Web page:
As a building and zoning director, every year I’m concerned to see Illinois communities devastated by severe weather and flooding. It destroys our homes, businesses, schools and hospitals. In fact, flooding is now the costliest and most frequent natural disaster we face.

As floods worsen, we’re going to need stronger infrastructure to keep us safe. A recent Pew poll found an overwhelming 85 percent of Americans want federally-funded projects located in flood-prone areas to be built to stronger standards.

Congress is behind the curve and needs to enact tougher building standards to meet future flood risk, especially where public dollars are being spent. Buildings should be elevated, roads should be out of the flood way, culverts and sewers need to handle larger rainfalls, and critical infrastructure like hospitals, fire stations and electrical substations have to be protected when floodwaters being to rise.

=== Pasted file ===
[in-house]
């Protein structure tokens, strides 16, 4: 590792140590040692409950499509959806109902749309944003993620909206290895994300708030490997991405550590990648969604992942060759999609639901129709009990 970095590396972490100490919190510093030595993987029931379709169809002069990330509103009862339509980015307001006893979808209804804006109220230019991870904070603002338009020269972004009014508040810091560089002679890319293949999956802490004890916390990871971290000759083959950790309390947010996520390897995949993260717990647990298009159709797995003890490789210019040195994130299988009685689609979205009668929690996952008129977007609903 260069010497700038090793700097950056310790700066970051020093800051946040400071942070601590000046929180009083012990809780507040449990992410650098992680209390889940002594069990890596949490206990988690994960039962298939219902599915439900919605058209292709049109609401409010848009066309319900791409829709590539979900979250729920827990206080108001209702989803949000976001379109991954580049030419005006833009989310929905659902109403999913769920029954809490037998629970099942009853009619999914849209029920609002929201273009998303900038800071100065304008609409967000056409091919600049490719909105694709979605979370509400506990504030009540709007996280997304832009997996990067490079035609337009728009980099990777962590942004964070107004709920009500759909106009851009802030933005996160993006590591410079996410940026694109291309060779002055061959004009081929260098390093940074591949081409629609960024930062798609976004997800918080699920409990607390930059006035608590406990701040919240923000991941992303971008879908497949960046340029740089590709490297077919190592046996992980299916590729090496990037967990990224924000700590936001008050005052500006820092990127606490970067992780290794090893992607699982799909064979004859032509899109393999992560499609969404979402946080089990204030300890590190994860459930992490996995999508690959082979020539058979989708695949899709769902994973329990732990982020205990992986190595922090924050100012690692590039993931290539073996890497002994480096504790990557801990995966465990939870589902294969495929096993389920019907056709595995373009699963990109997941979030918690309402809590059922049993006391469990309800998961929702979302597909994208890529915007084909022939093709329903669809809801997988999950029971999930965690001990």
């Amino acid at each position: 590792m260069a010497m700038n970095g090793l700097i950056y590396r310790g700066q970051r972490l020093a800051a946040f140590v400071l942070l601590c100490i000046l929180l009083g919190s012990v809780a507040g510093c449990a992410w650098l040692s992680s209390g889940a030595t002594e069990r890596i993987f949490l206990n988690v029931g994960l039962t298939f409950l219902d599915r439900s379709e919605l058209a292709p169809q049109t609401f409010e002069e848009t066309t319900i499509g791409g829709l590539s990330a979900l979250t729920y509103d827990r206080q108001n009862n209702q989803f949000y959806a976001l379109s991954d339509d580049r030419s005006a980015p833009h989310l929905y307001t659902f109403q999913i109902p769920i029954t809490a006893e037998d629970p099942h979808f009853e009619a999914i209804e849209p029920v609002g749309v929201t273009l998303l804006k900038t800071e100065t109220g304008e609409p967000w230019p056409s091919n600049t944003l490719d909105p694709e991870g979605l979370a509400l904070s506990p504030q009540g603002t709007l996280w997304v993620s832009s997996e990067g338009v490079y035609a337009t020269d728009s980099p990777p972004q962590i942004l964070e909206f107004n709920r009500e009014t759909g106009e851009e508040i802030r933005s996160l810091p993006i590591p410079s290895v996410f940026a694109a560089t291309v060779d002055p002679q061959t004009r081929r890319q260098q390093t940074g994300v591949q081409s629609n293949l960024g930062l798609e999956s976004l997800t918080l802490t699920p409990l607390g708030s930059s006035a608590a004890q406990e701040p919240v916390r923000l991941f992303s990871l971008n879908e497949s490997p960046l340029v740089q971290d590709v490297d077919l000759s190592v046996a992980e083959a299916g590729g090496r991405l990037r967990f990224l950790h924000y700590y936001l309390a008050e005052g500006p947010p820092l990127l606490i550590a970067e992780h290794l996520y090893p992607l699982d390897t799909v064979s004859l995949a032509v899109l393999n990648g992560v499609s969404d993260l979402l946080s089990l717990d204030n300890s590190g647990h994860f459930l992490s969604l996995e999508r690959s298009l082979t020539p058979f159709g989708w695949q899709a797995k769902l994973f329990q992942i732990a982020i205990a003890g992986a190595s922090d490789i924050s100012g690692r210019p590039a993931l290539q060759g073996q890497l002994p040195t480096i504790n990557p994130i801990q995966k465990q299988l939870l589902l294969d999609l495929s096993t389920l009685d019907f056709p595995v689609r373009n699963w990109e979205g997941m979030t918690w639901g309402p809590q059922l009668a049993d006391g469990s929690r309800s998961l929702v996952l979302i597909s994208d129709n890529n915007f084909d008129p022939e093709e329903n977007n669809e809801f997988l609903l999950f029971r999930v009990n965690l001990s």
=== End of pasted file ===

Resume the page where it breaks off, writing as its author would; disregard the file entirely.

Research shows that every dollar spent on exceeding current building codes to better withstand flooding saves taxpayer money in the long run. It also creates more jobs, ensures faster economic recovery following a disaster, and reduces hardships for communities who may already be struggling.

Congress needs to act now to require federal investments in flood-prone areas be more resilient to future risks, including flooding and severe weather. Without action, we remain vulnerable and are putting people’s property, lives as well as the whole communities at risk. We simply cannot afford to allow this pattern to continue.

Dallas W. Alley

Swansea 

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